Coming up, Honda's ASIMO robot is getting more lifelike, and sort of in a creepy way,
Up Next, I'll talk with Maggie Reardon from CNET about how Apple might integrate Shazam into iOS 8.
This episode of Tech News 2Night is brought to you by lynda.com. lynda.com offers thousands of online video courses in software, creative, and business skills—whether you want to learn about the latest software applications like Lightroom Mobile, how to protect yourself from the Heartbleed bug, or get started with 3D printing. With a lynda.com subscription, members receive unlimited access to the entire course library. lynda.com works with software companies to provide you updated training the same day new versions hit the market—so you’ll always have the very latest skills. You’ll learn from top experts, and all of the courses are high quality productions--not like the homemade videos you’ll find on YouTube. Whether you have 15 minutes or 15 hours, you can learn at your own pace, on your own terms. [[Call to Action/Offer (Verbatim)]] It’s only $25 a month for access to the entire lynda.com course library. Or for $37.50 a month, you can subscribe to the premium plan, which also includes exercise files. And you can try lynda.com right now, with a free seven-day trial. Visit lynda.com/TN2 to access the entire library—that’s over 2,400 courses—free, for 7 days. That’s L-Y-N-D-A dot com slash T-N-2.
Maggie Reardon Sr Writer CNET
Apple Said to Prepare Song-ID Feature for IPhone Software
-Bloomberg is reporting that Apple might build song identification directly into iOS by partnering with shazam. How would this work?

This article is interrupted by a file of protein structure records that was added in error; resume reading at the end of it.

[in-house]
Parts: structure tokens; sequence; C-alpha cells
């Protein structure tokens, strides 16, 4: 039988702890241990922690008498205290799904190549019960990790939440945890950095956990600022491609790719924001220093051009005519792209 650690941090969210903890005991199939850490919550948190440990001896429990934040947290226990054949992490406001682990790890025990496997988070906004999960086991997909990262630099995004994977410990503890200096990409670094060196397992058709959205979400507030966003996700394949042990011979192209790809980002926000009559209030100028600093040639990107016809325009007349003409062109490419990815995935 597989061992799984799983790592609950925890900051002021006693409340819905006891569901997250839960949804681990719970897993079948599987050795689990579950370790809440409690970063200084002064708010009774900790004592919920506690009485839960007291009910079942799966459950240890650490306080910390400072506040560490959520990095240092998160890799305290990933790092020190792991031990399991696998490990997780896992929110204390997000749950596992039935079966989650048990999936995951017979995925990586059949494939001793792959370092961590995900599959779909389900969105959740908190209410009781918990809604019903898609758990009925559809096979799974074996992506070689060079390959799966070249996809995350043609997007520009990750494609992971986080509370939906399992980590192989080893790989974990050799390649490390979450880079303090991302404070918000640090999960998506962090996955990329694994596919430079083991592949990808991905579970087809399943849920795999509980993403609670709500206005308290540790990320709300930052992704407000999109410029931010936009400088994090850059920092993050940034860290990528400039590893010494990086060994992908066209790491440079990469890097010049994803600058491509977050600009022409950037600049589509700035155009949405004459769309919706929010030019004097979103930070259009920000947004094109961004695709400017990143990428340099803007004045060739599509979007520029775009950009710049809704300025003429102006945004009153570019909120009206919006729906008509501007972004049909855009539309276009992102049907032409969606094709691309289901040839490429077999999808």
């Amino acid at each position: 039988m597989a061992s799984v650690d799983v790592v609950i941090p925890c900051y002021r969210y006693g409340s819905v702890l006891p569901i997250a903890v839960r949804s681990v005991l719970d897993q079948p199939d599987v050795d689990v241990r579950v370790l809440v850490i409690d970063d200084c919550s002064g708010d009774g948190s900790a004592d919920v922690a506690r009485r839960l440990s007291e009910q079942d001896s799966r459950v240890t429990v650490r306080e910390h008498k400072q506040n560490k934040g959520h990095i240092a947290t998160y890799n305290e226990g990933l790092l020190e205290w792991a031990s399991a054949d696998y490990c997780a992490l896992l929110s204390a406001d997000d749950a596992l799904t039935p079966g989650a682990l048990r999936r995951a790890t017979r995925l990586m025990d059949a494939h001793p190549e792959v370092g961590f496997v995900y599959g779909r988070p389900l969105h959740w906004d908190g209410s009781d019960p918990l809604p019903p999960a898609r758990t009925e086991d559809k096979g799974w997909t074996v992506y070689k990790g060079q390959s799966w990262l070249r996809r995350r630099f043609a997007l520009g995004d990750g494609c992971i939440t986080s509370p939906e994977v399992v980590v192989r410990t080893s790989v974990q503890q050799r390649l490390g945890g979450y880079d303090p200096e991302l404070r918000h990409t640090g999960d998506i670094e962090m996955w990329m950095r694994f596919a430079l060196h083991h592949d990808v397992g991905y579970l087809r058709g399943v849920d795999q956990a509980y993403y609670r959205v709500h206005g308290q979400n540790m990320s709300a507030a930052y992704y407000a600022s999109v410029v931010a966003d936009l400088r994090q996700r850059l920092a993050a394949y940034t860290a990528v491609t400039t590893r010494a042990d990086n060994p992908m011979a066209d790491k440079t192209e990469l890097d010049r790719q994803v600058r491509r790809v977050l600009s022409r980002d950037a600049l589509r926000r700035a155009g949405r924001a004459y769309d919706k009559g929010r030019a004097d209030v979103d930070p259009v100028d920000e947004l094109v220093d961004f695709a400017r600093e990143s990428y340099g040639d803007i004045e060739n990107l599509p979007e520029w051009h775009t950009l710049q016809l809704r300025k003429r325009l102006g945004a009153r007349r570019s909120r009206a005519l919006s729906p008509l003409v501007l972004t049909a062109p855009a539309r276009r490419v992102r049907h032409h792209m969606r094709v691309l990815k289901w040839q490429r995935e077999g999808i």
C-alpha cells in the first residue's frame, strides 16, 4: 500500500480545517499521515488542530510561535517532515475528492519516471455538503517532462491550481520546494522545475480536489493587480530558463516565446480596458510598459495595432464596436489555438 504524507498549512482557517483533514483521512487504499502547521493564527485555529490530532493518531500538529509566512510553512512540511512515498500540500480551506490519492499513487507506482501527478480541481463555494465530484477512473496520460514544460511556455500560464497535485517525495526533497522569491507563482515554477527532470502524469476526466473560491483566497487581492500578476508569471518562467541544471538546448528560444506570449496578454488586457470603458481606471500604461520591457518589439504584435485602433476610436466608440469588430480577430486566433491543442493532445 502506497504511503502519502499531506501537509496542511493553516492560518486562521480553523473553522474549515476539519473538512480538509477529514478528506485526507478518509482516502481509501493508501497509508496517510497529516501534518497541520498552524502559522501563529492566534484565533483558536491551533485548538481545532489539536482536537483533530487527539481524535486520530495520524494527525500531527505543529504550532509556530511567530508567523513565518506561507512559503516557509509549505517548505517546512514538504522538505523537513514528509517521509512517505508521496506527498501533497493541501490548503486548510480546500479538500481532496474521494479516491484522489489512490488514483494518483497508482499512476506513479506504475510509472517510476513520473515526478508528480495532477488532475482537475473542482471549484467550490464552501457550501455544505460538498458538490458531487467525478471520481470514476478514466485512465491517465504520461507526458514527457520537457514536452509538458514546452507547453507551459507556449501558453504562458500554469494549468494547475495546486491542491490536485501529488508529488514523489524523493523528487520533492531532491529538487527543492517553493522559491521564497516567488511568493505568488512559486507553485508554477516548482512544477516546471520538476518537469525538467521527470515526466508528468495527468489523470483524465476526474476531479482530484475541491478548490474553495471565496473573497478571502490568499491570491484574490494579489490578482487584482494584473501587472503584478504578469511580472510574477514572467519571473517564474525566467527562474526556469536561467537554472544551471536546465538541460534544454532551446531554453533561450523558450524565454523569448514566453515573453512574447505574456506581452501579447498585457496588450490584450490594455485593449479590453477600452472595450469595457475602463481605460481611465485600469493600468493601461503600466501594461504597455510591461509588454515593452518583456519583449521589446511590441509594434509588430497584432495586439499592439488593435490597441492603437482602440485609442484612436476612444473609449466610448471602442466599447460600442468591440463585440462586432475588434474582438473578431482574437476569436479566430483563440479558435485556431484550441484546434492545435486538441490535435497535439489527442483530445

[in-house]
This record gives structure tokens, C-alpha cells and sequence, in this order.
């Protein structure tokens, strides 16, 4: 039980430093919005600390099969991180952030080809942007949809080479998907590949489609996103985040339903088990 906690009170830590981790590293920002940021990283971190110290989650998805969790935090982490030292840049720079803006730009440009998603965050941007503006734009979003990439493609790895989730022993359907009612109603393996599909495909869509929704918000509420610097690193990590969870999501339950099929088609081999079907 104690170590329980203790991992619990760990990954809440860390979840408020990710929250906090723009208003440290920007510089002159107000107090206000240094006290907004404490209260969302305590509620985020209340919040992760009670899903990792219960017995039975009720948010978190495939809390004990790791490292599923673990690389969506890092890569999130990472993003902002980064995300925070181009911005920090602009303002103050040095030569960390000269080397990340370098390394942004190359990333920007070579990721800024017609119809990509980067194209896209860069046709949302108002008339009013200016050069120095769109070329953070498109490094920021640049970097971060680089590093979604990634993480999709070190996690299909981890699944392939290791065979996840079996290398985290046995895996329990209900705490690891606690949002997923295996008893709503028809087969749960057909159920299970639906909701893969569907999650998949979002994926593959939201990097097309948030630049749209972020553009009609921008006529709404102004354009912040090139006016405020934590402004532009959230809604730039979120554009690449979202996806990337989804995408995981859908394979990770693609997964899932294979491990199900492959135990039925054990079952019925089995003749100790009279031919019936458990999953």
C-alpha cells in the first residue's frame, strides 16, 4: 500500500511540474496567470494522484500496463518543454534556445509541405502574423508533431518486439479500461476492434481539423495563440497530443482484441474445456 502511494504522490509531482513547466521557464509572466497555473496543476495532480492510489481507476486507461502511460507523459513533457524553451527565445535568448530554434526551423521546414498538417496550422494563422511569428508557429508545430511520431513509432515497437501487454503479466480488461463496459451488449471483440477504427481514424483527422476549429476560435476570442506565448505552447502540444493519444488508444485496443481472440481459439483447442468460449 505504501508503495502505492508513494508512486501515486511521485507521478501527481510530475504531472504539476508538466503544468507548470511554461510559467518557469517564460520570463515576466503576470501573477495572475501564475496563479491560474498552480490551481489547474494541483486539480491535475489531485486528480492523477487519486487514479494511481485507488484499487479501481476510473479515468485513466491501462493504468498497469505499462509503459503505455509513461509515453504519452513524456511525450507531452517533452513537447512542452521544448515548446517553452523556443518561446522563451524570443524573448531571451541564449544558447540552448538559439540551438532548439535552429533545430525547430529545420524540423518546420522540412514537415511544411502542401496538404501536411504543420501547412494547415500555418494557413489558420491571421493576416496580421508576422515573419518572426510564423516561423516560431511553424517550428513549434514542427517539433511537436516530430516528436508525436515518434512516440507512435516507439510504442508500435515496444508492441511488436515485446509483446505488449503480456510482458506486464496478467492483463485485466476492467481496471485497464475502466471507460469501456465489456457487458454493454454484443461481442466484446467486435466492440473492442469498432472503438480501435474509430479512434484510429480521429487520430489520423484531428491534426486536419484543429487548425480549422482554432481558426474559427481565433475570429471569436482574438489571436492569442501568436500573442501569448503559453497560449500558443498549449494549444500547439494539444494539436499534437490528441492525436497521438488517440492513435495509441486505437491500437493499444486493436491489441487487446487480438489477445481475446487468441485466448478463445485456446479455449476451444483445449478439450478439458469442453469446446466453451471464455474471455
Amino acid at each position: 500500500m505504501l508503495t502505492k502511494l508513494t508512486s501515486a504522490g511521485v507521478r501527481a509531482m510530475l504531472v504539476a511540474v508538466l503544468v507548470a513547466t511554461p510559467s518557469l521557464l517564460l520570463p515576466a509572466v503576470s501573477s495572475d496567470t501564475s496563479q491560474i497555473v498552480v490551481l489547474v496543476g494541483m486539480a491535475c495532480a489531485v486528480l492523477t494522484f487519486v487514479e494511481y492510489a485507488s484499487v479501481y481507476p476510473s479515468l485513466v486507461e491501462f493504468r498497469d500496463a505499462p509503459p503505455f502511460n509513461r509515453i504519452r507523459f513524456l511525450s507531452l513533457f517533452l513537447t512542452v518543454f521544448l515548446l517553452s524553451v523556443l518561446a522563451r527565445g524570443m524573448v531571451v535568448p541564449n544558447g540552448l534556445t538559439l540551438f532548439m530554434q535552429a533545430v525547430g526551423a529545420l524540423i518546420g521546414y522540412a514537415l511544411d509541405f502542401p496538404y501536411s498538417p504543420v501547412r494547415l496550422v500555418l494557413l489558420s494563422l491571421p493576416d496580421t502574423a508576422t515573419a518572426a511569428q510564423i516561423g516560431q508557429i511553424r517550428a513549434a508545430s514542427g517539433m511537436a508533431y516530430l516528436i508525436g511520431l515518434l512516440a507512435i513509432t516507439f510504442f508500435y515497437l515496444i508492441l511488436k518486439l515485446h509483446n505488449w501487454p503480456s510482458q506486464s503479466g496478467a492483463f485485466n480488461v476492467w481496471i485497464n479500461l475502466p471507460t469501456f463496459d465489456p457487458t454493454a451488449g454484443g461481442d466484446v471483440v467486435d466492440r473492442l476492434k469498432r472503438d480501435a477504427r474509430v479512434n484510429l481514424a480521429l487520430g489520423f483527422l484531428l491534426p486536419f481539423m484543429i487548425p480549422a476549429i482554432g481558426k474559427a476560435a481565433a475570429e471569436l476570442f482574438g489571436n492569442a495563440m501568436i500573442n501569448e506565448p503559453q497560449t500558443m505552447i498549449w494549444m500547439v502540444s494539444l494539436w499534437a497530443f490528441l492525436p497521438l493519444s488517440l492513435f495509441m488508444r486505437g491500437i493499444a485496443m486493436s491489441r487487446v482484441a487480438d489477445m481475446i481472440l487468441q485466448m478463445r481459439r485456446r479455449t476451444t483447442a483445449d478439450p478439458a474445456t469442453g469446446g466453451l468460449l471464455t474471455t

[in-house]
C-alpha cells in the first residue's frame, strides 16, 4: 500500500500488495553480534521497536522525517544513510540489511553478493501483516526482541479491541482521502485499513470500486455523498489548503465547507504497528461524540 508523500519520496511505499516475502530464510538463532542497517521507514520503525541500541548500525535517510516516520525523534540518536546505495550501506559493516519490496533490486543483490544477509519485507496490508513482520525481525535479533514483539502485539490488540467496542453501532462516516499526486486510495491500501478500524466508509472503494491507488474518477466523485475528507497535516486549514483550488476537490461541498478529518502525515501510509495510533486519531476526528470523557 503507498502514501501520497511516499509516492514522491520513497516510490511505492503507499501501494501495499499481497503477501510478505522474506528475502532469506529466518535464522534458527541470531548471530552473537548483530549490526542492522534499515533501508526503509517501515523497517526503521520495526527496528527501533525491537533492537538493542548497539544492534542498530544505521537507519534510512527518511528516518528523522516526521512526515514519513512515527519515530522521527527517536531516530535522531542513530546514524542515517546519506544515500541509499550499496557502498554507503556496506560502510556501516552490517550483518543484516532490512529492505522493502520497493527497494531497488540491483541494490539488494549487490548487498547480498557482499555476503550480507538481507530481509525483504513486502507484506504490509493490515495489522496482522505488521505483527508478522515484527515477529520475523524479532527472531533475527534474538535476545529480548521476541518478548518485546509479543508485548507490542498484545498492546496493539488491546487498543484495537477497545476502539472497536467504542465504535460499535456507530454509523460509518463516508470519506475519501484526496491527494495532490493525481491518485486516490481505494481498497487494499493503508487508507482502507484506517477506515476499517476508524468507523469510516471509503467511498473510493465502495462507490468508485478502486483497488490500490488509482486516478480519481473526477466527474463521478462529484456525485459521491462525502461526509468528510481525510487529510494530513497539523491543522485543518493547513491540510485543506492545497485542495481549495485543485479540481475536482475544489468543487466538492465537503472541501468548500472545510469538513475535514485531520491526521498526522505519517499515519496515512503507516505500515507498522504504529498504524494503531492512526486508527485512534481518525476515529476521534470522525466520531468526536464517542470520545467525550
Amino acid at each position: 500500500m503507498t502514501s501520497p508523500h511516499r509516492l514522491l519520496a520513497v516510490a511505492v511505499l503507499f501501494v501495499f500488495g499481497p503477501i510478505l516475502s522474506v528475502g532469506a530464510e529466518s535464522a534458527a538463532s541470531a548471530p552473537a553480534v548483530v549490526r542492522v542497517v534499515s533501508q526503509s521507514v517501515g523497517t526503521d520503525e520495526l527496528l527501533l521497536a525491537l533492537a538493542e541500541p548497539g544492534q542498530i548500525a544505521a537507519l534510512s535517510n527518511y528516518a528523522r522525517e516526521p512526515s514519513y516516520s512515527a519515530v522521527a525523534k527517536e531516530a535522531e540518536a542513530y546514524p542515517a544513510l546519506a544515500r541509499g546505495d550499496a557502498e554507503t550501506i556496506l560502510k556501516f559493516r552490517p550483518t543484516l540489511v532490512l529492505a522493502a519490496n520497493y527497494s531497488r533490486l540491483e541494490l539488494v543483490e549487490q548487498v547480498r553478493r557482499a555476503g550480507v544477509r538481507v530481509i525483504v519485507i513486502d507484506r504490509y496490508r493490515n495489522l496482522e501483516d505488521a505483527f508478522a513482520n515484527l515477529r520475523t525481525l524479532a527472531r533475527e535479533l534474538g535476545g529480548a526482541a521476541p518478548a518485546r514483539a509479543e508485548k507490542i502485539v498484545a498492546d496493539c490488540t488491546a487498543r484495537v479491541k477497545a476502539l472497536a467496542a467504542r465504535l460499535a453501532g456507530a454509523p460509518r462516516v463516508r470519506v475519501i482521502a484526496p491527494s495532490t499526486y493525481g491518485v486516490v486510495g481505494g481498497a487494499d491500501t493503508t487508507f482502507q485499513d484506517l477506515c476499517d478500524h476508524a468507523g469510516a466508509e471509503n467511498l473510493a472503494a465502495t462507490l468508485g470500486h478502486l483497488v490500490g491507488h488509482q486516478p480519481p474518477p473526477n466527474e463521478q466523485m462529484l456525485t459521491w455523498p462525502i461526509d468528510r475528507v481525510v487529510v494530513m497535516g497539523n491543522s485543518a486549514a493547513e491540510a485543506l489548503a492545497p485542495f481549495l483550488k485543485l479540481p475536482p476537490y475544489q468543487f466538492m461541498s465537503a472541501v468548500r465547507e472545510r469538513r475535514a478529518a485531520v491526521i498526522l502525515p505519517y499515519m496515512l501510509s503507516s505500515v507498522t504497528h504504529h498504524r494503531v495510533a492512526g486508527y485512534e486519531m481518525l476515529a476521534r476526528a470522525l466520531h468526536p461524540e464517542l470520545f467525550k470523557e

- Download sales fell last year for the first since the iTunes store debuted, according to Nielsen SoundScan., is this designed to drive downloads? what about itunes radio?
4 freshmen at U. of Penn developed an app called Googolplex at a hackathon that gives Siri new powers
-must change proxy settings, then Siri can control other apps or some home automation functions - change your WiFi connection's proxy settings, then play tunes in Spotify, fiddle with a Nest thermostat, start your Tesla..
- This was not a Silicon Valley start-up who did this, how long do you think before we see Apple or even Android or Cortana doing something like this?
Finally, Honda's ASIMO robot has come a long way. The latest version is 4 feet tall and 115 pounds, and features five dextrous fingers on each hand with force feedback sensors. At its first North America demonstration at the International Auto Show in New York on yesterday, ASIMO could pick up a sealed container and unscrew the top, pick up a piece of paper, navigate a floor, and walk up a flight of steps without pausing (or falling). This all thanks to sensors, including two camera eyes and the sensors in its hands, which can tell what kind of object it is and how much it weighs. Honda started the ASIMO project in 1996. The robot can understand a handful of phrases and is currently well skilled at Japanese sign language. The robot's battery still doesn't last more than 40 minutes, but it can now also jump in place, hop on one foot, and even serve tea.
[good bye] That's it for this edition of Tech News 2Night.
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Don't miss our morning news program, Tech News Today, tomorrow and every weekday at 10am Pacific, 1 pm Eastern. I'm Sarah Lane, thanks for watching.